This conference also allows a wide diversity of perspectives, including fundamental critique of neo-liberalism and its hold on analysis and reforms, a strong defence of giving priority to primary care (30 years after Alma Ata), and philosophical discussions of just principles.
Another focus was clinical priority setting, where the presenters demonstrate that the field has really developed in the last five to ten years. Clinicians are now familiar with the key concepts of priority setting and are able to integrate these into practical approaches, including the use of clinical guidelines for priority setting and studies of the management of explicit rationing.
Finally, a critical self-reflection after this conference. How can we improve and make the 8th conference in Cape Town (2010) even better and more relevant? Are we becoming too academic? Can we involve more people like Sheila Tlou – top players in health politics? More people like Littlejohns – top institutions and leaders in the evidence-based medicine movement? More on the public side of priority setting and the role of media? How do we compete with other conferences? Can we collaborate better? We have the potential to attract more clinicians, health economists, health systems researchers, philosophers, legal scholars, nurses, NGOs.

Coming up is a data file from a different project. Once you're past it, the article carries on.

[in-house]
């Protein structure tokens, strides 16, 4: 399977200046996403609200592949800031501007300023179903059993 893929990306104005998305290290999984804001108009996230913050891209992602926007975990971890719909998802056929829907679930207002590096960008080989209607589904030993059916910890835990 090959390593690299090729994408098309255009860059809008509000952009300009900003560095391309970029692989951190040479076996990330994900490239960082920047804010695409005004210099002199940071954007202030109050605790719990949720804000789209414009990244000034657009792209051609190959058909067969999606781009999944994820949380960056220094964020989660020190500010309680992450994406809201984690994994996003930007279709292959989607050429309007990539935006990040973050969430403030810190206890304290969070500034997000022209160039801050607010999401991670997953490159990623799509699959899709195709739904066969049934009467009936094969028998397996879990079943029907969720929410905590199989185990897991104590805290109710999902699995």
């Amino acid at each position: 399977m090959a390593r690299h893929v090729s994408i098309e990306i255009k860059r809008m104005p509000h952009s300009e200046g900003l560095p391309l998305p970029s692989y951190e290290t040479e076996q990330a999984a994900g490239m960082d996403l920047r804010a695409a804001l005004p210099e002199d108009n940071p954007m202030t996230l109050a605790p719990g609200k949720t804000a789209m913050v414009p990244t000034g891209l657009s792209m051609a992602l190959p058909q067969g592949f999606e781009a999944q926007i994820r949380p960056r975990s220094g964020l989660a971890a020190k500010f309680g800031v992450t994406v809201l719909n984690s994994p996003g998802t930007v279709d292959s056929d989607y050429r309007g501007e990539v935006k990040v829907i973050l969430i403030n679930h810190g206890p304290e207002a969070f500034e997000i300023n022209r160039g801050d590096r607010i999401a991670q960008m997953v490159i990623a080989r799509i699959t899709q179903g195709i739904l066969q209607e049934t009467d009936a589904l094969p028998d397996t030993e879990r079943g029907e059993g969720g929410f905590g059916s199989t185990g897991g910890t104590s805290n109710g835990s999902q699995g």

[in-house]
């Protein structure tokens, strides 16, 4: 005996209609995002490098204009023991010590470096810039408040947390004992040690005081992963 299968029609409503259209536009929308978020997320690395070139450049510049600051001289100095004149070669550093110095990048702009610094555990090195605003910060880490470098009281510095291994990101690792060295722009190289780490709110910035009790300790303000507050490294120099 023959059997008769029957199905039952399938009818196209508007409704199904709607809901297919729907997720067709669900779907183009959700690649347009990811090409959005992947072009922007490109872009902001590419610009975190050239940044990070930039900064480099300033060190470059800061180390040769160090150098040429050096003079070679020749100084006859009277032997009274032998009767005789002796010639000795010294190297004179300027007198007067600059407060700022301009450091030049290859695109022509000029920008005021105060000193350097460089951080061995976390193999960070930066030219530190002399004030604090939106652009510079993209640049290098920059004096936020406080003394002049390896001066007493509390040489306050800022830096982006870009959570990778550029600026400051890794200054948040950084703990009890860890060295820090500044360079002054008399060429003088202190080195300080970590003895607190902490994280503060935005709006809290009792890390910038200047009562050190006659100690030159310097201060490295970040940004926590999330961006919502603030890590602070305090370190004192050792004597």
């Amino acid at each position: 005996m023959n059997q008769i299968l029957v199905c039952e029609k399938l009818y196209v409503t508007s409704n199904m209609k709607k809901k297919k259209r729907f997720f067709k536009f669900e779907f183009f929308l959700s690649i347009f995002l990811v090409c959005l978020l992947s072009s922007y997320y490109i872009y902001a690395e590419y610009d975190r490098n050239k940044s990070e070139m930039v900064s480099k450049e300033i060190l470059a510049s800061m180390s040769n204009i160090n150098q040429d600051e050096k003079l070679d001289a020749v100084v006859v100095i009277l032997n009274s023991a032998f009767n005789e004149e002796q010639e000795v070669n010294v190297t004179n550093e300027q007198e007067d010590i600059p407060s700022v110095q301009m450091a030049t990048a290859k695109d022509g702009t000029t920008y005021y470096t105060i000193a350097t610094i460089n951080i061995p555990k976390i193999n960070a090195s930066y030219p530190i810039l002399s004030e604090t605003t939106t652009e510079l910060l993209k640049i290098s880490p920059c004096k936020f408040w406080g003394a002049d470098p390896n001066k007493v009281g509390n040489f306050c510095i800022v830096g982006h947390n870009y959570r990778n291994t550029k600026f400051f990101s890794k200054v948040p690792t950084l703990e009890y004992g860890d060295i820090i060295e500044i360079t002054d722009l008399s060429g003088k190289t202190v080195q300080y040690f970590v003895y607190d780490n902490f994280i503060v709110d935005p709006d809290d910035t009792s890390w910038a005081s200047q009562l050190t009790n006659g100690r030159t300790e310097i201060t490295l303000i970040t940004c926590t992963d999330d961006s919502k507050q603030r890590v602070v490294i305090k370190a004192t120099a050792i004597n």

These are challenges for the next organizing committee! If you would like to hear more about the Society and its 2010 Conference in Cape Town, please email the president, Ole Frithjof Norheim (firstname.lastname@example.org), at the University of Bergen, or Cam Donaldson, Chair of the local organising committee for the Newcastle/Gateshead conference (email@example.com) . Cam is also organiser of the recently-established UK Forum on Priority Setting in Health Care, sponsored by the National Institute for Innovation and Improvement.
To register your interest in the forum, all you have to do to get on our email list is email Cam.
Cam Donaldson is Director, Institute of Health and Society and Health Foundation Chair in Health Economics, and NIHR Senior Investigator, Newcastle University. Ole Frithjof Norheim is Professor, Department of Public Health and Primary Health Care, University of Bergen.